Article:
Access the transcript for Episode here.

Episode 5: Where is Japantown?

Why isn't there a Japantown in every major city across Canada? This episode, we look into early Japanese Canadian history and figure out the “Asiatic Exclusion League” is not what we thought it was. Then, with the help of Lisa Uyeda from the Nikkei Museum we connect the dots between internment during the Second World War and the huge fallout for multiple generations. And what happened when theatre artists Julie Tamiko Manning and Matt Miwa, found out their families were both sent to Tashme — the largest internment camp in B.C. For transcripts of this series, please visit: https://www.cbc.ca/radio/podcastnews/inappropriate-questions-transcripts-listen-1.6740372

Access the transcript for Episode here.

Episode 6: Crash Course on Black Nurses

In this Crash Course we look into the surprisingly young history of Black nurses in Canada and why many of these women had to travel to the U.S. for their education. We also take a look at the story of the Black Cross Nurses and how Black nurses went from shutouts to leaders in a matter of decades. For transcripts of this series, please visit: https://www.cbc.ca/radio/podcastnews/inappropriate-questions-transcripts-listen-1.6740372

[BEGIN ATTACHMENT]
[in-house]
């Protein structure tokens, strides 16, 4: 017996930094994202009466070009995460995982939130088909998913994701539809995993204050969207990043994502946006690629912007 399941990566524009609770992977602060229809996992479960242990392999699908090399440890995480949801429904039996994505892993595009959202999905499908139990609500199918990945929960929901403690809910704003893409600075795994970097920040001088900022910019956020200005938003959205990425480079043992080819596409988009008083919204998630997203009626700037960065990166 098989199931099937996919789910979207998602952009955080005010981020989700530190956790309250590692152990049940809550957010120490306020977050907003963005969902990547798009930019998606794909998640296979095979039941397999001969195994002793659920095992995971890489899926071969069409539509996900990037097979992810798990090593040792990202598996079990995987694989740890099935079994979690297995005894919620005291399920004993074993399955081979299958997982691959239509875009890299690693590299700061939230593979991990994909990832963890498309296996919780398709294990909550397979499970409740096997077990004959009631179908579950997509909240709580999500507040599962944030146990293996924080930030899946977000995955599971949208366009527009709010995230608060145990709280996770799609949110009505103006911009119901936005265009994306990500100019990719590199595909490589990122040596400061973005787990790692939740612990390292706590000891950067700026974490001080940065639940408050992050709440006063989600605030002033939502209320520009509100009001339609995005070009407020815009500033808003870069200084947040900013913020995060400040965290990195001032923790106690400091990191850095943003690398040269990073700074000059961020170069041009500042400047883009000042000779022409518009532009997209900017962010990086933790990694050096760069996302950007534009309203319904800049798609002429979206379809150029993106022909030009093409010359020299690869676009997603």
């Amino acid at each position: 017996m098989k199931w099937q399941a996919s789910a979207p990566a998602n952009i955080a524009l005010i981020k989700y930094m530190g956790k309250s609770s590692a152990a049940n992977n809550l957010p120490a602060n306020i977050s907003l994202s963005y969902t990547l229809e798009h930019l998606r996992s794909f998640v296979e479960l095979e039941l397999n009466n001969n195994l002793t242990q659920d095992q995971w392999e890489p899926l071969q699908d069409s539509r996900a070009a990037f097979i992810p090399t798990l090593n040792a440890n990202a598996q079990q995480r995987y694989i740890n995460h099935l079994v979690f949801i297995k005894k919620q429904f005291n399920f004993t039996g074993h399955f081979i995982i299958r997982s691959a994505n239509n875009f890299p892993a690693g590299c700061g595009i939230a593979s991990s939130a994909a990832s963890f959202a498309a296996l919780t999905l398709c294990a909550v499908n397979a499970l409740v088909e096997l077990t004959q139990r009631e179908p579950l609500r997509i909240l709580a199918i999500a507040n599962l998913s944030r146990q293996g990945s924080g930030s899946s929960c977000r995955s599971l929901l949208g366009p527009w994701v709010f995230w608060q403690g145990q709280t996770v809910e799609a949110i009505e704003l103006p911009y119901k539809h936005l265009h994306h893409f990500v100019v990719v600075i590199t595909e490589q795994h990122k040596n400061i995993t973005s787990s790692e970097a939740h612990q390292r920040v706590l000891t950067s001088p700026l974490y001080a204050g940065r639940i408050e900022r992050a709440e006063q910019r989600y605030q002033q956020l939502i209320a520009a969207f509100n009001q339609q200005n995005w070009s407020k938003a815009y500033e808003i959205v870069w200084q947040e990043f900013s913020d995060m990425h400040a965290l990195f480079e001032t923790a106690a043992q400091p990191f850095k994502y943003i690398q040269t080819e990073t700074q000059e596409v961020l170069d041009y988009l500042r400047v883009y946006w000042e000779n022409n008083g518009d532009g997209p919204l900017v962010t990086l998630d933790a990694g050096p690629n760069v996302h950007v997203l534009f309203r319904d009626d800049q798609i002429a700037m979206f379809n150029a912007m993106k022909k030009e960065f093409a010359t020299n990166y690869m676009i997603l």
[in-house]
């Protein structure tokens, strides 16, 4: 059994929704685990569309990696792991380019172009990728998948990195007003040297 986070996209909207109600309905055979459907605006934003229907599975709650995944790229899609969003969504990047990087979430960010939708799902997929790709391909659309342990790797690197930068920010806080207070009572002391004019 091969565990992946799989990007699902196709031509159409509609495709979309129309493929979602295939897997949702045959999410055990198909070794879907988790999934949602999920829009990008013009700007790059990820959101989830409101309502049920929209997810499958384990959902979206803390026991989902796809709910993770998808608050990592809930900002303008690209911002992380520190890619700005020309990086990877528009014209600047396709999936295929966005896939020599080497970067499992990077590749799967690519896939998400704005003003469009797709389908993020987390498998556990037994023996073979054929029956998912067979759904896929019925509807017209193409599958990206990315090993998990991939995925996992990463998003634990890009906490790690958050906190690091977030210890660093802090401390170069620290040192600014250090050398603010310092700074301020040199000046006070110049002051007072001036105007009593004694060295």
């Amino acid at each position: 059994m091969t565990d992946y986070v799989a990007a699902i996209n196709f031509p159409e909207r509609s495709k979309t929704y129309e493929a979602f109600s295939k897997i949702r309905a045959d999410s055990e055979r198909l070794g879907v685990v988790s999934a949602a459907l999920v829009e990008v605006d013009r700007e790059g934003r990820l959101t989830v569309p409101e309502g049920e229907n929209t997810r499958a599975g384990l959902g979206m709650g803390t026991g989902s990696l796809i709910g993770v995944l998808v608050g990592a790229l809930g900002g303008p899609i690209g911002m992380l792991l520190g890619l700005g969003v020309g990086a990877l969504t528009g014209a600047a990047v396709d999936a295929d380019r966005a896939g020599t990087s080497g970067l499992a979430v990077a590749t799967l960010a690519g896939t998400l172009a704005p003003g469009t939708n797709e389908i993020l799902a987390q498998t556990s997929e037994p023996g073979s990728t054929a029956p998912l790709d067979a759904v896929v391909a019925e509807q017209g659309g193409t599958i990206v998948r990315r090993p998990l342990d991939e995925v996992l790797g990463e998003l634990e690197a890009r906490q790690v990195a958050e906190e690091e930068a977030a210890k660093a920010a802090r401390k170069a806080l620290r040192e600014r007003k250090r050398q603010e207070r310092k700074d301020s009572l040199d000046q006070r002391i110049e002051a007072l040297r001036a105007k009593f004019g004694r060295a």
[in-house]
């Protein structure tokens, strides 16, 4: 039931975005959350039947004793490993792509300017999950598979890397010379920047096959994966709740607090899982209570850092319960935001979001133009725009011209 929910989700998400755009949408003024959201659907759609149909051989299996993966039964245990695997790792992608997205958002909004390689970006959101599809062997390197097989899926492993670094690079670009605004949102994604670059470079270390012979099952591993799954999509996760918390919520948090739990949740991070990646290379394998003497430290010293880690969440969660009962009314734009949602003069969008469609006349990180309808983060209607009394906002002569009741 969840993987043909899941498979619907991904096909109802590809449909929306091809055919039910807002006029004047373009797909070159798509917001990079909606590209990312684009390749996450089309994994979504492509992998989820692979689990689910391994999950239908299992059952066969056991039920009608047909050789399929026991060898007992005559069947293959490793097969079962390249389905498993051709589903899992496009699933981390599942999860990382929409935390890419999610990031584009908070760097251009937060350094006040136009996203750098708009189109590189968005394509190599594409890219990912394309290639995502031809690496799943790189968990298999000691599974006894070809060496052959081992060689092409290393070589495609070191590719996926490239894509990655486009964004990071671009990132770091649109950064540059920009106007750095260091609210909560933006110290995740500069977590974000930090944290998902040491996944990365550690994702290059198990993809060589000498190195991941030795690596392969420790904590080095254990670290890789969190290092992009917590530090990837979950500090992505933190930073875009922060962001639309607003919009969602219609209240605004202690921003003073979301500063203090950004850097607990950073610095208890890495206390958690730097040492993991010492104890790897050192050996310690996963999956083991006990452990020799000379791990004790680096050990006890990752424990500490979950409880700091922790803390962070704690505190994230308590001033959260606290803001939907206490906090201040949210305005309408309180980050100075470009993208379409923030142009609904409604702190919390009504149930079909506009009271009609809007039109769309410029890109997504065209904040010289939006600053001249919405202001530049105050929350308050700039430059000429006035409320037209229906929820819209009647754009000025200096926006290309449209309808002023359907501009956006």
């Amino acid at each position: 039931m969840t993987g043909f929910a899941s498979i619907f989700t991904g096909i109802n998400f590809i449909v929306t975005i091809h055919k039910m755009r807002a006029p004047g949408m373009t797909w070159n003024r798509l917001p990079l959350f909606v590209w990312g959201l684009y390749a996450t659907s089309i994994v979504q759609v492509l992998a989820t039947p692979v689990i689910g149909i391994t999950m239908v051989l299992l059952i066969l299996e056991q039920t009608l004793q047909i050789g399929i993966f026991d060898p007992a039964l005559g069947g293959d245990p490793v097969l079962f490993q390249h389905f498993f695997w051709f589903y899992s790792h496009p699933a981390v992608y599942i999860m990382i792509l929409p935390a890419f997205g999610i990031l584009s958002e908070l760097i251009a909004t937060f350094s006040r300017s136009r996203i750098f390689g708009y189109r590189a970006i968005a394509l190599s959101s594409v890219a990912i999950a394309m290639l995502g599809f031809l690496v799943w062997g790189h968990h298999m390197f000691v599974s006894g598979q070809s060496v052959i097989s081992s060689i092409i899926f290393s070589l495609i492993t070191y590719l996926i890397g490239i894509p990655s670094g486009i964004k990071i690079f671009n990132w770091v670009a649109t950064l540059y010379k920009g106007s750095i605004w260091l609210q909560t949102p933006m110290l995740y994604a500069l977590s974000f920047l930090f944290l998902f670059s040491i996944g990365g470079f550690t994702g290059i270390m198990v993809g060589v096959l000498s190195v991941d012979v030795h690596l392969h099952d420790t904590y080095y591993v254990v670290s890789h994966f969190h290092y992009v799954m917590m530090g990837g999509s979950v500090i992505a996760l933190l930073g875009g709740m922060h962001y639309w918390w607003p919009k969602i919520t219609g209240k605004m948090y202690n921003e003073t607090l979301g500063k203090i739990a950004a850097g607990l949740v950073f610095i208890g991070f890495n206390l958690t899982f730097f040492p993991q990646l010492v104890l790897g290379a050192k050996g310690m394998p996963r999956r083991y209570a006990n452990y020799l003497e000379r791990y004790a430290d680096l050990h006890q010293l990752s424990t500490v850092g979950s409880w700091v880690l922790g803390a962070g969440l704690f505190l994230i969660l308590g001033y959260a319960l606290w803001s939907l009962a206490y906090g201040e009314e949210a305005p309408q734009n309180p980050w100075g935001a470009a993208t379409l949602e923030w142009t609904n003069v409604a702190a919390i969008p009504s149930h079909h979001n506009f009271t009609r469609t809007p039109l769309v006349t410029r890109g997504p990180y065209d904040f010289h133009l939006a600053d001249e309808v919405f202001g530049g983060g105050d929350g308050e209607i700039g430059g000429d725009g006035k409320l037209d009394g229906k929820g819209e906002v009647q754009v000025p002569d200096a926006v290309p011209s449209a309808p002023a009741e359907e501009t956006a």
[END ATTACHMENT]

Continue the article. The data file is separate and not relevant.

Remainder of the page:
Access the transcript for Episode here.

Episode 7: Crash Course on Dr. James Barry and Victoria's Transgender archives

How we should think and talk about Trans and Non-Binary people who lived well before those terms existed? In this Crash Course, we explore that question through the story of Dr. James Barry, a celebrated military surgeon. With the help of Dr. Aaron Devor, Chair of Transgender Studies at the University of Victoria, we also learn how Victoria B.C. ended up with the world's largest Transgender archives. For more information about the archives visit www.uvic.ca/transgenderarchives For transcripts of this series, please visit: https://www.cbc.ca/radio/podcastnews/inappropriate-questions-transcripts-listen-1.6740372

Access the transcript for Episode here.

Episode 8: S3: Kanesatake 300 Years Later (Part 1)

Anniversaries can be a strange thing in Canada, depending on who you are and which side you're watching from. It's been 30 years since an event you may know as the Oka crisis; but that's not where the story begins for this podcast. In this first part of a two part episode, Leah and Falen look at the 300 year lead up to the “crisis” on Mohawk land. For transcripts of this series, please visit: https://www.cbc.ca/radio/podcastnews/inappropriate-questions-transcripts-listen-1.6740372